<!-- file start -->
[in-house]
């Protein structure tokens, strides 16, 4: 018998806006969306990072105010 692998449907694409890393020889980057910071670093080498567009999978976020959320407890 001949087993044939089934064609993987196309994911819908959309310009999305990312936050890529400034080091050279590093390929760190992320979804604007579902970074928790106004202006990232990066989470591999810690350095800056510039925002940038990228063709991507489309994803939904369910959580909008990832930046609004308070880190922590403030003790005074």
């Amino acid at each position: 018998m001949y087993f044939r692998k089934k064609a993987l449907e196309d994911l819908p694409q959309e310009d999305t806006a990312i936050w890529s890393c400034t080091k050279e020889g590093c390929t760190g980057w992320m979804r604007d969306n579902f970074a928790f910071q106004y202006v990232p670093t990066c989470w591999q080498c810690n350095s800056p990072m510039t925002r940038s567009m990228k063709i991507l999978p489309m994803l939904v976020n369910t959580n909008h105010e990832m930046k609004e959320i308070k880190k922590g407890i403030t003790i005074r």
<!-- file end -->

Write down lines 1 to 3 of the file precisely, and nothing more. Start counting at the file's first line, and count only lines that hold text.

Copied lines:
[in-house]
């Protein structure tokens, strides 16, 4: 018998806006969306990072105010 692998449907694409890393020889980057910071670093080498567009999978976020959320407890 001949087993044939089934064609993987196309994911819908959309310009999305990312936050890529400034080091050279590093390929760190992320979804604007579902970074928790106004202006990232990066989470591999810690350095800056510039925002940038990228063709991507489309994803939904369910959580909008990832930046609004308070880190922590403030003790005074």
């Amino acid at each position: 018998m001949y087993f044939r692998k089934k064609a993987l449907e196309d994911l819908p694409q959309e310009d999305t806006a990312i936050w890529s890393c400034t080091k050279e020889g590093c390929t760190g980057w992320m979804r604007d969306n579902f970074a928790f910071q106004y202006v990232p670093t990066c989470w591999q080498c810690n350095s800056p990072m510039t925002r940038s567009m990228k063709i991507l999978p489309m994803l939904v976020n369910t959580n909008h105010e990832m930046k609004e959320i308070k880190k922590g407890i403030t003790i005074r």